On 18 October 2012, a UK Special Forces soldier shot dead four young people in an Afghan village. Their families say three of them were children. It looks like a war crime but nobody has been prosecuted.
Some readers will find this story disturbing
Afghan witnesses describe how 12-year-old Ahmad Shah and 14-year-old Mohammed Tayeb had decided to stay overnight with 17-year-old Naik Mohammed and his 20-year-old brother, Fazel.
At around 20:00 local time, UK and Afghan Special Forces made their way into Loy Bagh village and burst into each of the buildings that made up the family home.
One UK soldier went into the single-roomed guest house and opened fire.
Sultan Mohammed, older brother of Naik and Fazel, was first on the scene after the special forces left.
“When I entered the room I saw bones and teeth all over the place. The four of them were lying there, blood everywhere,” he said.
His mother, Sabbah, stayed in the guest house with the four bodies until dawn. She remembers how cups of tea were still sitting on the floor in the room.
She said: “The cups were full of blood. They had shot the boys in the head.”
The morning after the four young Afghans were killed in Loy Bagh, their bodies were laid out at the village mosque. A crowd gathered as word spread. They were believed to be innocent civilians.
Mohammed Ibrahim, then the district governor of Nad-e-Ali, said he was told by the Afghan security agency that the target of the raid had been Fazel Mohammed.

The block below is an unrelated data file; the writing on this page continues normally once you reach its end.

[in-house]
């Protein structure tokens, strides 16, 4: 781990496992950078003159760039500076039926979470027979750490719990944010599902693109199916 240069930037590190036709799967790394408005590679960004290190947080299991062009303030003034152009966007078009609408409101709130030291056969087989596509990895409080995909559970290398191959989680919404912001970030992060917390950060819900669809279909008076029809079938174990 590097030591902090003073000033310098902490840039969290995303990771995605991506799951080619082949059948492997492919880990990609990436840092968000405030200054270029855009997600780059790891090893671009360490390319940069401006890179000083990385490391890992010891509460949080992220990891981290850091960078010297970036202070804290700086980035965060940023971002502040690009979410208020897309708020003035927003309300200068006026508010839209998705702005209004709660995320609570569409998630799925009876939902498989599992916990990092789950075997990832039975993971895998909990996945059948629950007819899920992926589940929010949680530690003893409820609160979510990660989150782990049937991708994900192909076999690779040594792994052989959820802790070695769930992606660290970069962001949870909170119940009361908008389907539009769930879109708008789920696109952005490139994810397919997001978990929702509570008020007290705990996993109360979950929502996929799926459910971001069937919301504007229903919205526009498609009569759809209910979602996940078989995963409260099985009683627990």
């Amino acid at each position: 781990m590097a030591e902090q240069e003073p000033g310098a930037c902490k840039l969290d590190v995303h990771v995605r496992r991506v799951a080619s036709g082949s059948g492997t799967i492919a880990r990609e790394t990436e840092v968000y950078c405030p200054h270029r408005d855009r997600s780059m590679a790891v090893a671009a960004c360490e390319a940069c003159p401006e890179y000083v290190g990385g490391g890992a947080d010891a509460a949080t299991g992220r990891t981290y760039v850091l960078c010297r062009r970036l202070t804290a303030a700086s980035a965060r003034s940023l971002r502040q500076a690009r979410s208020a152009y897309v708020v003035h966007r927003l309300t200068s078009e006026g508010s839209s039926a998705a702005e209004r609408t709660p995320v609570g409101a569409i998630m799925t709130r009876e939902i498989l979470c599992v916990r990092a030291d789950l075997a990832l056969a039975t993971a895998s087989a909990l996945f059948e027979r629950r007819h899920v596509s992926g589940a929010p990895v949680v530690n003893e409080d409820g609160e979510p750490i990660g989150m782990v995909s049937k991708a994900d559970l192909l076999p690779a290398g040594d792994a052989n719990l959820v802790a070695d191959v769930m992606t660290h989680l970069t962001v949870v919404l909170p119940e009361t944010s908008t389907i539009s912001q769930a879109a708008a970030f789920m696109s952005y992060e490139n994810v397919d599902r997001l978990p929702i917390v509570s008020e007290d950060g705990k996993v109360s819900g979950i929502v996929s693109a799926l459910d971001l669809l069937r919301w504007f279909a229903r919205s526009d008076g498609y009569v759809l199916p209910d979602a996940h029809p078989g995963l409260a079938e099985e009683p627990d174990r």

“I meet him every day, how could he be a Taliban commander? I can guarantee that’s impossible,” he said.
“If they were Taliban, I would have felt threatened… I would have been the first person to imprison or kill him.”
A joint investigation between the Sunday Times and BBC Panorama has investigated what happened that day, and reveals evidence that war crimes were committed.
“Perpetual motion machine of killing and capturing”
Raids like the one in Loy Bagh village were intended to target the Taliban, and they became a common tactic during the war in Afghanistan.
The coalition’s special forces carried out these “kill or capture” raids, commonly under cover of darkness, in order to hit back at members of the Taliban who coordinated attacks on British troops. The targets came from lists drawn up by intelligence officers.
Frank Ledwidge, an expert on warfare and a former military intelligence officer, said: “The night raids, as some people called them, or death squads, as other people might call them – the practice was you were going out whether we’ve a target or not. It’s a sort of perpetual motion machine of killing and capturing.”
Some of the people killed on these night raids were undoubtedly members of the Taliban, but there is evidence that the intelligence used to select the targets was not always accurate.
Philip Alston, the UN Special Rapporteur on extrajudicial, summary or arbitrary executions until 2010, said he received a lot of allegations of innocent people being killed in night raids.
He said: “I have no doubt that overall many of the allegations are justified, and that we can conclude that a large number of civilians were killed in night raids totally unjustifiably.”